• The French Quarter was the city of New Orleans back when Louis and Stat first tromped all over it. The Garden District (aka Mayfair territory) was the city of Lafayette, founded in 1833. They were not melded into the single city of New Orleans until 1872.

  • Lafayette was founded as a place for Americans to live. The Americans who moved in to the city of New Orleans were utterly hated by the Creoles living there at the time and both parties wanted nothing to do with one another. Reasons for the hatred included the language barrier (English/French), their religous differences (Protestant/Catholic) and disputes over legal matters (Creoles law provided much more by way of civil rights, especially to blacks and women). Once it was realized that Creoles would not tolerate Americans in New Orleans, the Americans moved two miles upriver and founded the city of Lafayette, otherwise known as the Garden District.

  • Back when Louis and Lestat first lived in the Quarter, the Spanish used the location of Jackson Square as a place for their armies to run drills and other such activities. It was known as Plaza d'Armas.

  • Plantations grew sugar cane or indigo, not cotton. Sugar cane is a multi-year crop which means that what you plant in spring will not be harvested that November. Indigo was processed into a blue dye. Cotton and tobacco are not common crops.

  • Citizens of the colony of New Orleans were Catholic. If you were not Catholic by the time you arrived there were priests on the docks waiting to baptize you.

  • The New Orleans colony had many problems in its time. Flooding as high as one's waist happens at least once a year to this very day. Add on top of that was famine, fire (2 fires burned the French Quarter to the ground within 6 years of each other - 1788 and 1794), Indian attacks and plagues. Even until the 1940's New Orleans had the highest death rate in the country.

  • Malaria, Cholera, Small Pox and Yellow Fever were the most common plagues. In the 1850-60s the Yellow Fever plague was the worst with a death rate as high as 1 in 4. Yellow Fever was worse in summer (it was spread by mosquitoes) and those who could leave town during the summertime usually did.

  • Louis is only technically a Creole but is most certainly not Cajun. Creoles were anyone who's parents were born in France, Spain, Portugal or Africa. Said parents then came to New Orleans and had children. The children were known as Creoles and the term Creole became applied to subsequent generations that came after that. Louis is only technically Creole because he was born in France. However he was brought to New Orleans when he was a small child so it's a fine line to split. Creoles were "city folk" and had homes in the city of New Orleans. Cajuns were French settlers who first lived in the Acadian region of Canada. They were kicked out of that area for religious reasons and moved into the swamplands around New Orleans to live. If you slur "Acadian" with a French accent you get "Cajun". Cajuns are "swamp folk" and live in the swamps to this very day, often speaking both French and English with equal ease.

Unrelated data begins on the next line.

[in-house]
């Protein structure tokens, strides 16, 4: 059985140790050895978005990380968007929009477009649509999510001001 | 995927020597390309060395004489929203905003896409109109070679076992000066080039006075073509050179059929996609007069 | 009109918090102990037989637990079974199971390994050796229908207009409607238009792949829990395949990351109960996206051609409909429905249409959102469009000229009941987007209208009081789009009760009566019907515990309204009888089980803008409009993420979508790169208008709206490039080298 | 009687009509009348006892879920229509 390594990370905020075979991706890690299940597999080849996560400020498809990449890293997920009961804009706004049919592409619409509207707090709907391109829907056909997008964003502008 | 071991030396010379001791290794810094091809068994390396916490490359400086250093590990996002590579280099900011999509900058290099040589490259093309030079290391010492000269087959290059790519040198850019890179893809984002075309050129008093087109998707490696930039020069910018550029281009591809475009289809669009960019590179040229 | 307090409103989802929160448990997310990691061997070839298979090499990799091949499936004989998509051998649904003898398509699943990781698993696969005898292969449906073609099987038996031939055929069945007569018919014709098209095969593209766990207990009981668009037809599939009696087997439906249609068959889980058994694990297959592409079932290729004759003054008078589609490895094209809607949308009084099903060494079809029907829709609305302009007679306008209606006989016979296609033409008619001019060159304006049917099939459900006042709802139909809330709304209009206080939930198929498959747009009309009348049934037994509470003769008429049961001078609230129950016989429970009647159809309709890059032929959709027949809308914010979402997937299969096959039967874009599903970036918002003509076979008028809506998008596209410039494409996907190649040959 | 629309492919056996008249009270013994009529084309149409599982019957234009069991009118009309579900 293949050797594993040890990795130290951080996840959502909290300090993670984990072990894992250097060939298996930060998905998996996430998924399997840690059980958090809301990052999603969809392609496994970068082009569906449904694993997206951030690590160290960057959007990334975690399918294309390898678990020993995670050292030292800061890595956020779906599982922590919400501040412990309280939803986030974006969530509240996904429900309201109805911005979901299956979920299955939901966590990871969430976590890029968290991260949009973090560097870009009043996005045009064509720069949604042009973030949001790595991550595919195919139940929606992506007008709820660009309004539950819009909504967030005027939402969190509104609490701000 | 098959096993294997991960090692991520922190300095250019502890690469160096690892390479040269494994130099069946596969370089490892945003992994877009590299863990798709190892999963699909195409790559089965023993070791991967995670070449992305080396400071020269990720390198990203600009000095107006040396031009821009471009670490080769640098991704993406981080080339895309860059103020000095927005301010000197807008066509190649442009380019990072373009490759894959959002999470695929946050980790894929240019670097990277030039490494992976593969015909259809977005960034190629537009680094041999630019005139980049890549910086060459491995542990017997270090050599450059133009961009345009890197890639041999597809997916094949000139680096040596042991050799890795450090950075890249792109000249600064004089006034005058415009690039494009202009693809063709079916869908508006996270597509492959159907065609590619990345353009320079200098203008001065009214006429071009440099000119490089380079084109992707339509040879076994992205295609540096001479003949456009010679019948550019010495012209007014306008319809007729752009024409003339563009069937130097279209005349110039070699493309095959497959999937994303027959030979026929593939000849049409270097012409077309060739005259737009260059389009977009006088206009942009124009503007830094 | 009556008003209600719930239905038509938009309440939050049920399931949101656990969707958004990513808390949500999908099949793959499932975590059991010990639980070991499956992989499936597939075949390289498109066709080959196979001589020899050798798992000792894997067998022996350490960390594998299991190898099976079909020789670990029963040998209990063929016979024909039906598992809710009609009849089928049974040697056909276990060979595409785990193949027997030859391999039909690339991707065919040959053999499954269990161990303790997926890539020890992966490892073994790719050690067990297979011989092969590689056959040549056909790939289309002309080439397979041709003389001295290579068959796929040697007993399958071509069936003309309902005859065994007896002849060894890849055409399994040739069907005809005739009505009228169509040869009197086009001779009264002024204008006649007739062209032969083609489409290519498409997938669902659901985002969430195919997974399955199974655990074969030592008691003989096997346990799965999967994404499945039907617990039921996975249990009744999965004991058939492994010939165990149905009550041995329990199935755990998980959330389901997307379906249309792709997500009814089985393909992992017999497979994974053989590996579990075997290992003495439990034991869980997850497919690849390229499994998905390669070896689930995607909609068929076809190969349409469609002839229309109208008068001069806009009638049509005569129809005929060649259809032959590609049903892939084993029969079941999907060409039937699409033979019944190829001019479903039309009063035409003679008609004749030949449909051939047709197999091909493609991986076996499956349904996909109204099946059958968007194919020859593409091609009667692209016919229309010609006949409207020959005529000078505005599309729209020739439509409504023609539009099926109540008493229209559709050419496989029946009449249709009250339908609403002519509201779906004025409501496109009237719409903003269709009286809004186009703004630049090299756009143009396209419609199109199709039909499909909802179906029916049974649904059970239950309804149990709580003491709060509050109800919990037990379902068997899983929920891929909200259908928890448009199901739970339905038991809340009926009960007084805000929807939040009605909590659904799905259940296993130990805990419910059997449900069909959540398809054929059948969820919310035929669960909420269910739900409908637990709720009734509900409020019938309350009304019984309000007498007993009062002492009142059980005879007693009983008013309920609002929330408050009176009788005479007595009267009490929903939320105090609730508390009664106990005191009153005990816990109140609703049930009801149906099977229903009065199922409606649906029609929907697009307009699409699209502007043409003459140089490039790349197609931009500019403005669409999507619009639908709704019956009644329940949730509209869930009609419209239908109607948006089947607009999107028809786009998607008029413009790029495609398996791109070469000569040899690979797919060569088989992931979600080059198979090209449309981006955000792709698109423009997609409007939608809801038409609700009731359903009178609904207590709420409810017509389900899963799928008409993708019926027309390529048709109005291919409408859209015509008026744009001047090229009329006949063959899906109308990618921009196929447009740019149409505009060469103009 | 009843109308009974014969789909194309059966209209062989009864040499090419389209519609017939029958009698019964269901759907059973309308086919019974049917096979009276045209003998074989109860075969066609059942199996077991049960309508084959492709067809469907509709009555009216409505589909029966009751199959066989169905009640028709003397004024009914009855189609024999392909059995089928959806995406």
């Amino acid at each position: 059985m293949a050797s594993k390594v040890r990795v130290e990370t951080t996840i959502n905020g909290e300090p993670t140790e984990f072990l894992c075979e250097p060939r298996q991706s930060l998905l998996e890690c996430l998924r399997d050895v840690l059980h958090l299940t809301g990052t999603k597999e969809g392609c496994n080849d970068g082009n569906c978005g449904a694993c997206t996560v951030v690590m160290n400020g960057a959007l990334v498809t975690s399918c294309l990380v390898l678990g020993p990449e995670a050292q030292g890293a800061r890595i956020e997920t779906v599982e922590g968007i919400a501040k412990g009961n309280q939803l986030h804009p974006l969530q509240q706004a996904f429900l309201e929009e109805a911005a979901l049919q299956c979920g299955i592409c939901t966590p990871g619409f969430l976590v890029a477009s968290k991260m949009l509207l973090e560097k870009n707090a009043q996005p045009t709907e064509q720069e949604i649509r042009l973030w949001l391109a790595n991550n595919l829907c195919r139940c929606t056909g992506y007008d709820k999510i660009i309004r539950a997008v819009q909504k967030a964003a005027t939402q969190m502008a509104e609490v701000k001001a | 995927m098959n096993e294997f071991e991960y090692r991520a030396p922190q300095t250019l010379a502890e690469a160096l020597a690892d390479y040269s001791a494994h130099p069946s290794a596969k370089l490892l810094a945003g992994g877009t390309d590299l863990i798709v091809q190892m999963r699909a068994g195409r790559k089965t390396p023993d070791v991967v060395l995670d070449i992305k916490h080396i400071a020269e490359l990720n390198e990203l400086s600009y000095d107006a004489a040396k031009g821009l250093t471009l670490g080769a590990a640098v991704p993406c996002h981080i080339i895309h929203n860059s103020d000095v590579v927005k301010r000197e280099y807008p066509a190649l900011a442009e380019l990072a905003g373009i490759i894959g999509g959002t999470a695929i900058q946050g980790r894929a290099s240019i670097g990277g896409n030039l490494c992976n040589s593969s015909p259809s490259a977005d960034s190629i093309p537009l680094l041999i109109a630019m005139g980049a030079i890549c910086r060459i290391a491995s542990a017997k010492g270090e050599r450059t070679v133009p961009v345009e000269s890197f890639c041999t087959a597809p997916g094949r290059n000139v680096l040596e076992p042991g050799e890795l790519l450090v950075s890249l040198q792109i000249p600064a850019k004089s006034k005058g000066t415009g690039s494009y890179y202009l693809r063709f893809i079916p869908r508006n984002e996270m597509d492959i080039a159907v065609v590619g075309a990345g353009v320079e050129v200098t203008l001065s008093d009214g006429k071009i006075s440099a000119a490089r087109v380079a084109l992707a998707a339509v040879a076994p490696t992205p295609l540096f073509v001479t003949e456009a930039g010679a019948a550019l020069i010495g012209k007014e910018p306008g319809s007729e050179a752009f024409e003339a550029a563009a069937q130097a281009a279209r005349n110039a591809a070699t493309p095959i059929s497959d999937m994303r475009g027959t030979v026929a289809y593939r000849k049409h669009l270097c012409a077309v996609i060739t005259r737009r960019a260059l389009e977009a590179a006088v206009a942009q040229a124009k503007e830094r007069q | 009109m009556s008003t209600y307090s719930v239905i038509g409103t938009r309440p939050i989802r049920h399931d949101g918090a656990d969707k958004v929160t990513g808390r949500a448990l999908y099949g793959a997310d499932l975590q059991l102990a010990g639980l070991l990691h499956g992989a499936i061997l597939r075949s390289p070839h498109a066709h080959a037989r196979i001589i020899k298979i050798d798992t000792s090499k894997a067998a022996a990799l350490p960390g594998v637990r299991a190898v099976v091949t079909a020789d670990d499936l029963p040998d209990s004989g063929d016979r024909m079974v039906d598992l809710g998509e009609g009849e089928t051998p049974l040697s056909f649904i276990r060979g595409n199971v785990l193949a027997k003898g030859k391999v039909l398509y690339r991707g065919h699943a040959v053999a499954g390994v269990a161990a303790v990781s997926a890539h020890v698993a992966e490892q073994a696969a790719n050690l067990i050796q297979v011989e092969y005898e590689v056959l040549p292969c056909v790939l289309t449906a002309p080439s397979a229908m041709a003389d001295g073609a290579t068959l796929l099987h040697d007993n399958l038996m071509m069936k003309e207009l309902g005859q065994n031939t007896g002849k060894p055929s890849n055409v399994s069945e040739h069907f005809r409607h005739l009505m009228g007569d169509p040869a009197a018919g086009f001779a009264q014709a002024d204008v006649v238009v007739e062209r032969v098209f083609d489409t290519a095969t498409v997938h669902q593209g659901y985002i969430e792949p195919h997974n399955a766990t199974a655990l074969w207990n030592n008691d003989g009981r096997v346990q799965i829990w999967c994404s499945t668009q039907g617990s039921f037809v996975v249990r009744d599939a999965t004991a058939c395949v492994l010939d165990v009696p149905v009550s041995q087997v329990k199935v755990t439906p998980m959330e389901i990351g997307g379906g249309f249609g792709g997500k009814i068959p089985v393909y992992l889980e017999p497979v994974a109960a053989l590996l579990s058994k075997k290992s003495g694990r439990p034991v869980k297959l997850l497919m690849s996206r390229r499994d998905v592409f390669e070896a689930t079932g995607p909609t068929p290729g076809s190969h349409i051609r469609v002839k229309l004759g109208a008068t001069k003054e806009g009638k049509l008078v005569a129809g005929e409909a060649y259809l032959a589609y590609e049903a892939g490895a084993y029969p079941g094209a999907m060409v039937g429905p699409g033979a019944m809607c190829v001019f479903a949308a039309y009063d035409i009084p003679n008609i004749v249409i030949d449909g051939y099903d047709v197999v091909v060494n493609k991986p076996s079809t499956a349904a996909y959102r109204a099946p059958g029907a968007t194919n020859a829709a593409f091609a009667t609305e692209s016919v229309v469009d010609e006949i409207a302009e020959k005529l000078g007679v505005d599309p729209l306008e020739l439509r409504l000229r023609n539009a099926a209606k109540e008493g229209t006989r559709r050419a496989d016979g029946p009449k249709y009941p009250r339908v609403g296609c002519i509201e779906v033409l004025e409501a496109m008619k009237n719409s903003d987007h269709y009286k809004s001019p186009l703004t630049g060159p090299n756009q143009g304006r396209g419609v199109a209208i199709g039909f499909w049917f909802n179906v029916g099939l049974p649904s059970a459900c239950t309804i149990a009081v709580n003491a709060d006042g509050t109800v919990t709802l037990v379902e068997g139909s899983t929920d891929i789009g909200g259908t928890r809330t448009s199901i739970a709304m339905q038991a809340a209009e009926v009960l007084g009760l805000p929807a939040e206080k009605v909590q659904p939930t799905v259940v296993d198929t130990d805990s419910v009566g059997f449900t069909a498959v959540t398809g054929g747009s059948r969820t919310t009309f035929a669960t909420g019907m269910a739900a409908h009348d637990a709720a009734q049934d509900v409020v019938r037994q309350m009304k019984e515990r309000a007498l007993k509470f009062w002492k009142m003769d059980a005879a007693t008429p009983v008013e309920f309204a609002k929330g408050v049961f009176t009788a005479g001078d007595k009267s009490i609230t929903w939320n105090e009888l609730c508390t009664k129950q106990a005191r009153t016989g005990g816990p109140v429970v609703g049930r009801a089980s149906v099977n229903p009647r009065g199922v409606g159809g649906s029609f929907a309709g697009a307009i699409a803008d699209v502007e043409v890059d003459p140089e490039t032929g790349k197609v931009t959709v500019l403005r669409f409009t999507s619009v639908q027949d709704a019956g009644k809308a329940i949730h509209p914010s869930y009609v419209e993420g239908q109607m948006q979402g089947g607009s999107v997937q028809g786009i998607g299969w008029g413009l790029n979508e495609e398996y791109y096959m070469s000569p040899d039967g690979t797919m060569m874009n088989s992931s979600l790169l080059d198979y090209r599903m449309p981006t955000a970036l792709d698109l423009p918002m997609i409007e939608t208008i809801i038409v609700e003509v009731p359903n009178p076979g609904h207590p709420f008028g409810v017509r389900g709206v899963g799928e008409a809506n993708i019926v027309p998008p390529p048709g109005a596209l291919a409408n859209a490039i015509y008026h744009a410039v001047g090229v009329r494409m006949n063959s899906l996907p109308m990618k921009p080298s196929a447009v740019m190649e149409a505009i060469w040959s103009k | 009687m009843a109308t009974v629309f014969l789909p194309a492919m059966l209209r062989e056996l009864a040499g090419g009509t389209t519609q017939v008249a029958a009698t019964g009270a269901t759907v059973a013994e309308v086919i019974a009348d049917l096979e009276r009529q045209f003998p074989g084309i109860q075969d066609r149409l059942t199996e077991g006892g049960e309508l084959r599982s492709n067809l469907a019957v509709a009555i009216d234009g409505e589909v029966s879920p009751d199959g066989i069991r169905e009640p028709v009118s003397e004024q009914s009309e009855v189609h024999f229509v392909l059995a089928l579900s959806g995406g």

• New Orleans was and is a port city. It's biggest commodity back when it was a colony was slavery. Most of the slaves of the South first came through New Orleans from the 1720s-1800 (but not after the early 1800s). Creoles (like Louis) kept slaves, although they treated slaves differently than other Southerners did. Slaves were considered prisoners of war (compared to other Southern cities which considered them sub-human) and there were laws in effect to try to protect them as such. The laws, called the Code Noir (Black Code) said that slaves could not be mistreated, that slaves had to be given one day off a week, they had to be baptized and that they had certain civil rights (slaves could sue their masters and win). Slave families and tribes were often kept together.

  • By no means was slavery perfect in New Orleans, however. There were areas near the Cathedral where you could pay to have someone whip your slaves for you and horror stories about slaves being used for medical experiments are common.